Most U.S. Typhoid Fever Linked to Foreign Travel
A Total Of 47% Of Travel-Related Cases Were In People Who Had Visited India And 10% In People Who Had Visited Pakistan
By Mary Ann Moon
Elsevier Global Medical News
Eighty-five percent of typhoid fever cases in the United States are related
to foreign travel, particularly travel in the Indian subcontinent, investigators
reported in JAMA.
The proportion of typhoid cases associated with foreign travel has always
been high, but it has increased steadily to a new peak during the past few
decades, said Dr. Michael F. Lynch and his associates at the Centers for Disease
Control and Prevention, Atlanta.
The researchers examined trends in typhoid infections in the United States
for 1999-2006 by combining epidemiologic data reported to the CDC's National
Typhoid Fever Surveillance System with data on Salmonella ser Typhi
isolates sent to the National Antimicrobial Resistance Monitoring System for
Typhoid fever continues to be an infrequent infection in the United States,
but it carries substantial morbidity. Nearly three-quarters of cases reported in
the study required hospitalization, which lasted more than 1 week in half of the
cases. Three patients--two who acquired the infection in India and one who
emigrated from Mexico--died of typhoid.
Analysis revealed that the fraction of travel-associated cases in the United
States rose from 64% in 1999 to 85% in 2006. Nearly half of the
travel-associated cases (47%) were in people who had recently visited India,
another 10% in individuals who visited Pakistan, and another 10% in people who
visited Bangladesh. The Philippines, Indonesia, and Cambodia accounted for a
total of 7% of cases.
In the past, Mexico was the chief source of foreign typhoid infections in the
United States. However, Mexico, Guatemala, El Salvador, and Haiti together
accounted for only 13% of cases, while 4% of travelers with typhoid fever had
Only 5% of the 1,094 travelers in the study who reported vaccination status
had received any typhoid vaccine within 5 years of their trip. Typhoid vaccines
are readily available and well tolerated, the researchers noted, and should be
recommended even for travelers whose trips to endemic areas will be shorter than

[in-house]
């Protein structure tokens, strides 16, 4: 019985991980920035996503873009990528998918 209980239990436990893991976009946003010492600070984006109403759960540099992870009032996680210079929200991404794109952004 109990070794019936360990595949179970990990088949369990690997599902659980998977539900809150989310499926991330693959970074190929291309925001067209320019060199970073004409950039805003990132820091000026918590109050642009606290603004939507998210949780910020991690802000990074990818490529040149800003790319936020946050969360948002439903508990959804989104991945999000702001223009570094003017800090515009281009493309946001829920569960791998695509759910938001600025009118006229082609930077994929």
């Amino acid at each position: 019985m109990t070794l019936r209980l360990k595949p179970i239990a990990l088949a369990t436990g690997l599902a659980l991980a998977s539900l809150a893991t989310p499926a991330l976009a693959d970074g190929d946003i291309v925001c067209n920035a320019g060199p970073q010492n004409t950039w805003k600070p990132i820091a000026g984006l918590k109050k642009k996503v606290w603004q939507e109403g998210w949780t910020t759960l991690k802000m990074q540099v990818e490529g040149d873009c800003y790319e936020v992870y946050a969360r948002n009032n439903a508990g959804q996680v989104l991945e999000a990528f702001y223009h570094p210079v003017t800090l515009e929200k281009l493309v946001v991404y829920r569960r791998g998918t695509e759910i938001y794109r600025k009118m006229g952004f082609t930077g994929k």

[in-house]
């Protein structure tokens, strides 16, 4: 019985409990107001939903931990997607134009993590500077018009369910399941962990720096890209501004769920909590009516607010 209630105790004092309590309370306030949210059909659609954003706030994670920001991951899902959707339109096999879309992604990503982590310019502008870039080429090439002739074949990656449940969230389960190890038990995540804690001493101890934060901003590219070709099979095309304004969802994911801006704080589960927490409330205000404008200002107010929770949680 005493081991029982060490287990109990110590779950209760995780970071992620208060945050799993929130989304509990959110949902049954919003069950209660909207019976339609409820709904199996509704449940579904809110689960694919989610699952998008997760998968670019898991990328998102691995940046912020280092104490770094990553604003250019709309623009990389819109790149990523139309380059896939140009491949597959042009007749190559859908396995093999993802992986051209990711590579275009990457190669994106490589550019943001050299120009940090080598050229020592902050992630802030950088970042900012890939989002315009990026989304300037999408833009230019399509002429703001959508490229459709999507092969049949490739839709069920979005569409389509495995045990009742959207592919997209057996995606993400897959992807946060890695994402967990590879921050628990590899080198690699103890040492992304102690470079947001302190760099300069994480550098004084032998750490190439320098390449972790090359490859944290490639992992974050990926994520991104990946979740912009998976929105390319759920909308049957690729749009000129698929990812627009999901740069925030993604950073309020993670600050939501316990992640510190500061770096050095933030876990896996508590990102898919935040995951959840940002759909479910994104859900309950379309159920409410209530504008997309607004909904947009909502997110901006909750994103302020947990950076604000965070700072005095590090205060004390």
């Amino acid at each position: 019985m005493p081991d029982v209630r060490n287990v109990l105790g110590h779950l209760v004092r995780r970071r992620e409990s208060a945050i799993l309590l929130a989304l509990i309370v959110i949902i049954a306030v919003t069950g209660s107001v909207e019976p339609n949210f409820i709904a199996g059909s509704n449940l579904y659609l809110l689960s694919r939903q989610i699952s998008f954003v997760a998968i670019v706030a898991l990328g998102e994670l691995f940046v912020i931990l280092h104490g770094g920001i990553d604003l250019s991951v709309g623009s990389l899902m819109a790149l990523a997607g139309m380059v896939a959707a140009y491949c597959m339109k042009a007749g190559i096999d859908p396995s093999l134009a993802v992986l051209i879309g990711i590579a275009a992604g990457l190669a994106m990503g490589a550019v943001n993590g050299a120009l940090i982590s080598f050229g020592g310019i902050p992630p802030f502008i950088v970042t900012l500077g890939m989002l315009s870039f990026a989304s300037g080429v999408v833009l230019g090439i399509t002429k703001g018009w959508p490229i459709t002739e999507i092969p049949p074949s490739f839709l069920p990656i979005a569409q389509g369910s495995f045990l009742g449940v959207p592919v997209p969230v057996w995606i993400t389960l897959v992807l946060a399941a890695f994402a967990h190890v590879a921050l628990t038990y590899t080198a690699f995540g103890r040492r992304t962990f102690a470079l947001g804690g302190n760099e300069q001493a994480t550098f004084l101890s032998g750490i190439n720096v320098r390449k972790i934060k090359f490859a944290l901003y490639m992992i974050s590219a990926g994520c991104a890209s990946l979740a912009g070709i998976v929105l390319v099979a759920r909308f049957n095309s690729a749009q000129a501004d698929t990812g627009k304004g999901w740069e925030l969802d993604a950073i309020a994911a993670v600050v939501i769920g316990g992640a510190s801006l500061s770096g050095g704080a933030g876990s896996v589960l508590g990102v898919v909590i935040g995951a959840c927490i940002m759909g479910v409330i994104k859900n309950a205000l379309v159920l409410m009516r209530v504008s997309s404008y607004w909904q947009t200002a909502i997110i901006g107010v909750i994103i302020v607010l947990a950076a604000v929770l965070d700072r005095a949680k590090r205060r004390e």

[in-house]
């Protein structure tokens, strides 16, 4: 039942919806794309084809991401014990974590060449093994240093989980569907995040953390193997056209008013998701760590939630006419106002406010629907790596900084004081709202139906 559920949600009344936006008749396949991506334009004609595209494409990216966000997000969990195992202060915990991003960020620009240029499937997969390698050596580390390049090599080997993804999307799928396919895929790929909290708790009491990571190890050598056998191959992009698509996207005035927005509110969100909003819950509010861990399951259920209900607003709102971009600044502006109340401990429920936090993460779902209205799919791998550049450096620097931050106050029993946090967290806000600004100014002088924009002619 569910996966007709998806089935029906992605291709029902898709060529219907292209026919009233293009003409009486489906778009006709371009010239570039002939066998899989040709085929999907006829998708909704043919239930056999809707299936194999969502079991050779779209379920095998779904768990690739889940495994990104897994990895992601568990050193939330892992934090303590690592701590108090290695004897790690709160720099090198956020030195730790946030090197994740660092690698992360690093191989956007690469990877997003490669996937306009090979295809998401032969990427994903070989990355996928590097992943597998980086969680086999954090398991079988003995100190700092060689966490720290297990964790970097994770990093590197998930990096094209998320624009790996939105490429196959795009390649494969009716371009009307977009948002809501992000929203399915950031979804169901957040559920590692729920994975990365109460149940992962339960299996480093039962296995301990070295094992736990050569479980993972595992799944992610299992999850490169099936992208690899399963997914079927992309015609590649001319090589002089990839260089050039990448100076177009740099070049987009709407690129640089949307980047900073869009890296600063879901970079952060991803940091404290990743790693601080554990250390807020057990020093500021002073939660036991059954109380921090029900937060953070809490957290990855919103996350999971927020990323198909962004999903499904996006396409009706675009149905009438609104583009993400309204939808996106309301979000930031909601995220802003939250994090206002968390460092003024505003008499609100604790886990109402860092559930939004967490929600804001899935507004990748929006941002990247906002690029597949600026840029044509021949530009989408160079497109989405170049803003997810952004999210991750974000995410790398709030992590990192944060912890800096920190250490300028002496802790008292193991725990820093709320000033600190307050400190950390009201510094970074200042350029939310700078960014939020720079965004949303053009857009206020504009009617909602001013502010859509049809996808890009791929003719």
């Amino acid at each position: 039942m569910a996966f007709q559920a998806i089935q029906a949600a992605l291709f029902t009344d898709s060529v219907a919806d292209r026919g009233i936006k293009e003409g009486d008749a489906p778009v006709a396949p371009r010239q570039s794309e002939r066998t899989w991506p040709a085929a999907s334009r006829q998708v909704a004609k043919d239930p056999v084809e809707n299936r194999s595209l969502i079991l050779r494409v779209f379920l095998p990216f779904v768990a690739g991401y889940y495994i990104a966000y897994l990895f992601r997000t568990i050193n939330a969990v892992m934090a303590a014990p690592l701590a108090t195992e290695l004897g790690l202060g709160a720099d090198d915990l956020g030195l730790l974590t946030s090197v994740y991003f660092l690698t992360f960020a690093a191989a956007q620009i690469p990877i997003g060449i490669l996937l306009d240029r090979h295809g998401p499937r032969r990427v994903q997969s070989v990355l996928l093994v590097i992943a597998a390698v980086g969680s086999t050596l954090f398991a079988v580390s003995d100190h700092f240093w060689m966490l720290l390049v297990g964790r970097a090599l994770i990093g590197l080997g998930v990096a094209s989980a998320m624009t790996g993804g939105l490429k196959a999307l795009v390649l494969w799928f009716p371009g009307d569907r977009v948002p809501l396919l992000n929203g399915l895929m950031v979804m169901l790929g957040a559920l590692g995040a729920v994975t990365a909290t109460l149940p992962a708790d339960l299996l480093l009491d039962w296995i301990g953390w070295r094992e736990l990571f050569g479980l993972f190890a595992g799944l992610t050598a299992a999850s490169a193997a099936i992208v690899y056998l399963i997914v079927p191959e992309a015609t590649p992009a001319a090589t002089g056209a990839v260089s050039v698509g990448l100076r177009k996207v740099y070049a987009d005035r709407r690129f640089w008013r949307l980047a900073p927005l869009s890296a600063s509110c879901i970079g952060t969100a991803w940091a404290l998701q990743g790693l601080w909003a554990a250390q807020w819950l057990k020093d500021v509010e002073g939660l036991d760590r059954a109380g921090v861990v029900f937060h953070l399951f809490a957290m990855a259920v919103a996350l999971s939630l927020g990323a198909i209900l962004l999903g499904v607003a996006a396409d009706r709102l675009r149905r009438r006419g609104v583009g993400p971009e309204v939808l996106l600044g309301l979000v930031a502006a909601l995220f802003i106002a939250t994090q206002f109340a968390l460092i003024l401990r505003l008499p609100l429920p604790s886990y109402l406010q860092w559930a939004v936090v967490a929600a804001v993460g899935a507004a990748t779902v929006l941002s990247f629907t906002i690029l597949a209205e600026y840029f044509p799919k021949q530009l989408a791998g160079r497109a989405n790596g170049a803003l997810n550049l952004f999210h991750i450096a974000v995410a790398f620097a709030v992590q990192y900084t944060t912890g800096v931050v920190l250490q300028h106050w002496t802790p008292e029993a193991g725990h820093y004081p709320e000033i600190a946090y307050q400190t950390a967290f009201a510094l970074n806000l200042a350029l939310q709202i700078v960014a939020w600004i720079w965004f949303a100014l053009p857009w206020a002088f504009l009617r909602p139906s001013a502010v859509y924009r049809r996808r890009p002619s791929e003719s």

"Because neither commercially available vaccine is 100% effective, food and
water precautions remain important. Further advice on food and water safety
while traveling can be found at www.cdc.gov/ncidod/dpd/travel.htm ," Dr. Lynch and his colleagues wrote (JAMA
More than half the cases in the study were reported from three states:
California (29%), New York (15%), and New Jersey (7%). Patients' median age was
22 years (range less than 1 year to 90 years).
Of the 391 cases of typhoid fever acquired within the United States, 17% were
traced to a typhoid carrier and 22% were part of typhoid outbreaks.
Typhoid strains that were resistant to antimicrobials were common, with
multi- drug-resistant strains causing 13% of infections. "Notably, about
one-third of all S. Typhi isolates . . . were resistant to the quinolone
nalidixic acid, and the proportion of [strains resistant to this drug] among
U.S. patients steadily increased during the study period," the researchers said.
Resistance to nalidixic acid is a marker for decreased susceptibility to
fluoroquinolones in general. Moreover, most isolates in the study that were
resistant to that agent also showed decreased susceptibility to ciprofloxacin.
"Resistance to ampicillin and to trimethoprim-sulfamethoxazole remains
prevalent and precludes the use of these agents as initial therapy," the
investigators wrote. "A fluoroquinolone remains an appropriate choice for
empirical therapy in adults," they added. "Among children, in whom
fluoroquinolones are limited to off-label use, third-generation cephalosporins
No financial disclosures were reported for the study.